Joe heard he had egg rolls.
The New York Times on Wednesday chronicled the meteoric rise and equally precipitous downfall of Chinese oil tycoon Ye Jianming. The “People’s Liberation Army princeling” rolled into Washington as a shining example of a booming economy but now sits in an unknown Chinese prison cell while his empire collapses and his underlings face charges in U.S. federal court.
The Times was particularly interested in Ye’s courtship of former Vice President Joe Biden and his family. Biden’s Chinese relationships were first discussed in Breitbart News Senior Editor-at-Large Peter Schweizer’s bestselling book Secret Empires: How the American Political Class Hides Corruption and Enriches Family and Friends. The Ye saga could prove troubling to Biden if he makes a run at the White House in 2020 and will likely play a role in the endgame of current President Donald Trump’s trade war with China.
As the New York Times described at length, Ye was a high-flying oilman who “ventured to places only the most politically connected Chinese companies dared to go,” meaning hotspots like North Korea and African conflict zones. He assiduously cultivated American political influence during the Obama administration, having launched his CEFC China Energy conglomerate in 2006.
Ye had the good fortune to hail from Fujian province, which also happens to be the home turf of Chinese Communist Party leader Xi Jinping and a famed “clique” of politically connected businessmen. The Chinese government extended him a gigantic line of credit. He spent a few years working for a People’s Liberation Army front, forging ties with the Chinese intelligence community and recruiting man former military officers to his CEFC endeavor. […]
Ye threw a lot of money around in Washington, including “donating as much as $100,000 to the Clinton Foundation,” the storied charitable organization that donated only a tiny fraction of its vast income to charity and mysteriously shriveled into nothing when there was no further chance of Hillary Clinton occupying the White House.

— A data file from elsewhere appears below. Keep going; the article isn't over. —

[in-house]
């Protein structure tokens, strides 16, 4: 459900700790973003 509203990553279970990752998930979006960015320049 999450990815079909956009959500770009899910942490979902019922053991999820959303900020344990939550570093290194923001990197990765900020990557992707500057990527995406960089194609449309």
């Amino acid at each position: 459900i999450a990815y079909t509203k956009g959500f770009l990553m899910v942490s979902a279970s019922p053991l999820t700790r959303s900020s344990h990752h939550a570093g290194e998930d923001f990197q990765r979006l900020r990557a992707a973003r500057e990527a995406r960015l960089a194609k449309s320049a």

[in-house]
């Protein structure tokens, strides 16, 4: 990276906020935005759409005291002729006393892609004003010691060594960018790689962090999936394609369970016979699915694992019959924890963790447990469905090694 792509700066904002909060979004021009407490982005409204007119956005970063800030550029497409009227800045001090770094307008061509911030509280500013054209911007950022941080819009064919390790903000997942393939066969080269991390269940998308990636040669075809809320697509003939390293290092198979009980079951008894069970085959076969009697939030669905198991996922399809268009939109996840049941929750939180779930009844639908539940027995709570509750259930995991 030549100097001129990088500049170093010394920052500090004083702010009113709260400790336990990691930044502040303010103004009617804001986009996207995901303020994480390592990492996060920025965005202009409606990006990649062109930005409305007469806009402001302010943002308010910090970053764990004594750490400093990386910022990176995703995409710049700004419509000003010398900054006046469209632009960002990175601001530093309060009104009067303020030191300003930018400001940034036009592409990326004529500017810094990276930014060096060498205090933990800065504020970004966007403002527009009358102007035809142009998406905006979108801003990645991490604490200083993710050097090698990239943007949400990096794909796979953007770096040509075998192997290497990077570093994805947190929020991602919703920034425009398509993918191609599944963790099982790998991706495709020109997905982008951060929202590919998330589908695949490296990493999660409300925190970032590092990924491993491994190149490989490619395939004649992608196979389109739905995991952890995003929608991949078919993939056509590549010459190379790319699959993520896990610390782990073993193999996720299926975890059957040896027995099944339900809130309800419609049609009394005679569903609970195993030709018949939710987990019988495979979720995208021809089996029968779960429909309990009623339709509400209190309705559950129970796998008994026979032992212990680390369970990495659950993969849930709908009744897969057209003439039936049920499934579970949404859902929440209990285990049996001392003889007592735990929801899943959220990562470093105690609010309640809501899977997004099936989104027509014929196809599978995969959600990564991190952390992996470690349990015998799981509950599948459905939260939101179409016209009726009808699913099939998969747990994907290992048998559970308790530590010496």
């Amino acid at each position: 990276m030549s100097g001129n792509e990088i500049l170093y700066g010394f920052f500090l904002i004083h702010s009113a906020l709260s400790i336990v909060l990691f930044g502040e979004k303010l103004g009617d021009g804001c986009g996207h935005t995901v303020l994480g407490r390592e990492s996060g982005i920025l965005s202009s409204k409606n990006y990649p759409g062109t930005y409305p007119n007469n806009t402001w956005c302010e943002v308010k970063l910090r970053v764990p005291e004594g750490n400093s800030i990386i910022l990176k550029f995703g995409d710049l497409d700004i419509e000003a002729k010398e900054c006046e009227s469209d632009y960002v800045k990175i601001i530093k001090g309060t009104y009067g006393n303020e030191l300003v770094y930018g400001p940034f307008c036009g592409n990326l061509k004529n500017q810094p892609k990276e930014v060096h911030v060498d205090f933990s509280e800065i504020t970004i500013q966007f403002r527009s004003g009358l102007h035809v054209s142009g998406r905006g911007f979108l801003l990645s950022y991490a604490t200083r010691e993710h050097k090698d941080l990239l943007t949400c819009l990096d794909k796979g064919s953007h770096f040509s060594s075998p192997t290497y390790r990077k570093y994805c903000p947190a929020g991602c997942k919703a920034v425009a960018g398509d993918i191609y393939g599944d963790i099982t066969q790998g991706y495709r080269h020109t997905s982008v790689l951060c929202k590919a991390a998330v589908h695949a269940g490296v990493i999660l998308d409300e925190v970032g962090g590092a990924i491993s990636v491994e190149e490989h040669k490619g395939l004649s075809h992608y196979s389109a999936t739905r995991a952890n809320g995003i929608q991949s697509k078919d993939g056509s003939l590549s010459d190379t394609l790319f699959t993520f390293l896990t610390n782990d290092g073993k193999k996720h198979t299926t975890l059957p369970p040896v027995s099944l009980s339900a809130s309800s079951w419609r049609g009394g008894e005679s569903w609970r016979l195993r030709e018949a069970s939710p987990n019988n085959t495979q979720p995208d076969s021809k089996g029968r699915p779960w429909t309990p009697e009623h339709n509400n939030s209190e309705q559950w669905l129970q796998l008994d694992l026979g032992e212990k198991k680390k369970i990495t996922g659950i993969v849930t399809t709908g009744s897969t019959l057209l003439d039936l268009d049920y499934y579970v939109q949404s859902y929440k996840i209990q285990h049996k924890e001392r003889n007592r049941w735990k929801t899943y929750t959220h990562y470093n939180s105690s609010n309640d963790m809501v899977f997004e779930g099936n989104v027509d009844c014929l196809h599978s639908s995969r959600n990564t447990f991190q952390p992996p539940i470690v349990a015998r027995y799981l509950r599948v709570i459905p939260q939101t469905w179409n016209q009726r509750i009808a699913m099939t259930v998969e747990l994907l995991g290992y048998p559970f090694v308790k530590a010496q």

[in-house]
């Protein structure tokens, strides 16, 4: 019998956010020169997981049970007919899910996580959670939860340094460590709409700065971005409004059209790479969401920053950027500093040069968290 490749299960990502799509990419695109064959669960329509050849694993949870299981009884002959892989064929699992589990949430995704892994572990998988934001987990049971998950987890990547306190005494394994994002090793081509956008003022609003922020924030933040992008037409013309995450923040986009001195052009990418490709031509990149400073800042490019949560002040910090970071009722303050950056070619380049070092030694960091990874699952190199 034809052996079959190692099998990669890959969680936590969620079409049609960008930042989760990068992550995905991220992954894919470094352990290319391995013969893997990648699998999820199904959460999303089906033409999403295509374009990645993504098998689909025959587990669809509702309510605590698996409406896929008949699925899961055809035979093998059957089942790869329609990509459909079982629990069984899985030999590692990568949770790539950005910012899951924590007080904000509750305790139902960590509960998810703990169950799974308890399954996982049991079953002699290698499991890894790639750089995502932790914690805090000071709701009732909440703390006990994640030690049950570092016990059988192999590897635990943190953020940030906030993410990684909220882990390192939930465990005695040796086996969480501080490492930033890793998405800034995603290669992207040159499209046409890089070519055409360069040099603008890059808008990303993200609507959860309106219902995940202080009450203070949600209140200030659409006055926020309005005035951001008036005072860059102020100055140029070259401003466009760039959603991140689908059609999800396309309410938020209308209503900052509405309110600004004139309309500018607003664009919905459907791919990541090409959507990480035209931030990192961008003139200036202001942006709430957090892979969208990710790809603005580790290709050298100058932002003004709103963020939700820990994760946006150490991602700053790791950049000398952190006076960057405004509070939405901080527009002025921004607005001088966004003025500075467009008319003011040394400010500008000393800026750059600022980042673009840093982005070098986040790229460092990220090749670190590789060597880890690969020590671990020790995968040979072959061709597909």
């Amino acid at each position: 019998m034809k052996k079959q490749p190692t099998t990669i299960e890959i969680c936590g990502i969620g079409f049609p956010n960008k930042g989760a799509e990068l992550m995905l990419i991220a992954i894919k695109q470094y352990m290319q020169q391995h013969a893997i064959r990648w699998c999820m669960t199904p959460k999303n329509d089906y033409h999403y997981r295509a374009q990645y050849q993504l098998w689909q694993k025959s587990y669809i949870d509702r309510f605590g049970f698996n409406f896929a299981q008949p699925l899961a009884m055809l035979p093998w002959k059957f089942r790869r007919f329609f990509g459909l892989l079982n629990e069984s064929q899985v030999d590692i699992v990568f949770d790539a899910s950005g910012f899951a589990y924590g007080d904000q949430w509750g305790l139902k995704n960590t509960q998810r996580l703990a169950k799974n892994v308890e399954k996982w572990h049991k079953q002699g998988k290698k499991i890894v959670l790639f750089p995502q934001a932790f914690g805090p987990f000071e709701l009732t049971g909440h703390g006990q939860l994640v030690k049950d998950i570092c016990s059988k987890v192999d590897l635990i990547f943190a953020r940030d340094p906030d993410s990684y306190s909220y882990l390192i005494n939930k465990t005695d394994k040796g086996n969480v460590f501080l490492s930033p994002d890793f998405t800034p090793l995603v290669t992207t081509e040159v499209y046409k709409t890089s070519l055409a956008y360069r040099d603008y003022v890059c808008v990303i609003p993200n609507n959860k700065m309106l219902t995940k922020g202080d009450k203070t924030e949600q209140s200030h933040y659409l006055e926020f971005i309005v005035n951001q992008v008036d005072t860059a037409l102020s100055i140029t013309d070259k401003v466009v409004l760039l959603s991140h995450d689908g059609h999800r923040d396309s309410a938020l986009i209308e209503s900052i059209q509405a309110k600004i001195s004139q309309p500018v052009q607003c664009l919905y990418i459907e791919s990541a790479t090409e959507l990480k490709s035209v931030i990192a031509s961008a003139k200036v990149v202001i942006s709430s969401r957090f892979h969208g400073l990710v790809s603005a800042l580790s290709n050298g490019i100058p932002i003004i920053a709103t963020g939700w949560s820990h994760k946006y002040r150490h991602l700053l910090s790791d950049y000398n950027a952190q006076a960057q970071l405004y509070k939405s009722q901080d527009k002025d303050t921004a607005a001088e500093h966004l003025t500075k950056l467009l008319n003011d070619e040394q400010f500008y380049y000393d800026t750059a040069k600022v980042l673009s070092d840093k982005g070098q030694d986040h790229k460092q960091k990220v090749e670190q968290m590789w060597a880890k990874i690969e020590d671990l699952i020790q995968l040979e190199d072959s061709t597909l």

Ye’s company cultivated ties with Republicans as well, especially once the roller coaster of the 2016 presidential election began climbing the tracks, but the Times noted Ye’s prize quarry was the family of then-Vice President Joe Biden:
An aide to Mr. Ye met the vice president’s second son, Hunter Biden, in Washington. Mr. Ye then met privately with Hunter Biden at a hotel in Miami in May 2017, according to people with direct knowledge of the meetings who were not authorized to speak publicly because the meetings were private. Mr. Ye proposed a partnership to invest in American infrastructure and energy deals, the people said.
During this period, the vice president’s son was managing Rosemont Seneca Partners, an investment firm he formed with Chris Heinz, the stepson of John Kerry, the former secretary of state. Mr. Heinz said he has no knowledge of CEFC and ended his relationship with Rosemont Seneca in 2015.
It is unclear whether Hunter Biden struck any business deals with CEFC or Mr. Ye. Through his attorney, Hunter Biden declined to comment.
The most dramatic chapter in the Ye-Biden story came in November 2017, when Ye’s lieutenant Patrick Ho called Joe Biden’s financier brother James looking for help with U.S. federal allegations about bribery in Chad and Uganda, plus an apparent CEFC attempt to help Iran evade oil sanctions. James Biden later said he thought Ho called him by mistake and was actually looking for his nephew Hunter, with whom Ye had those nebulous dealings six months earlier in Miami.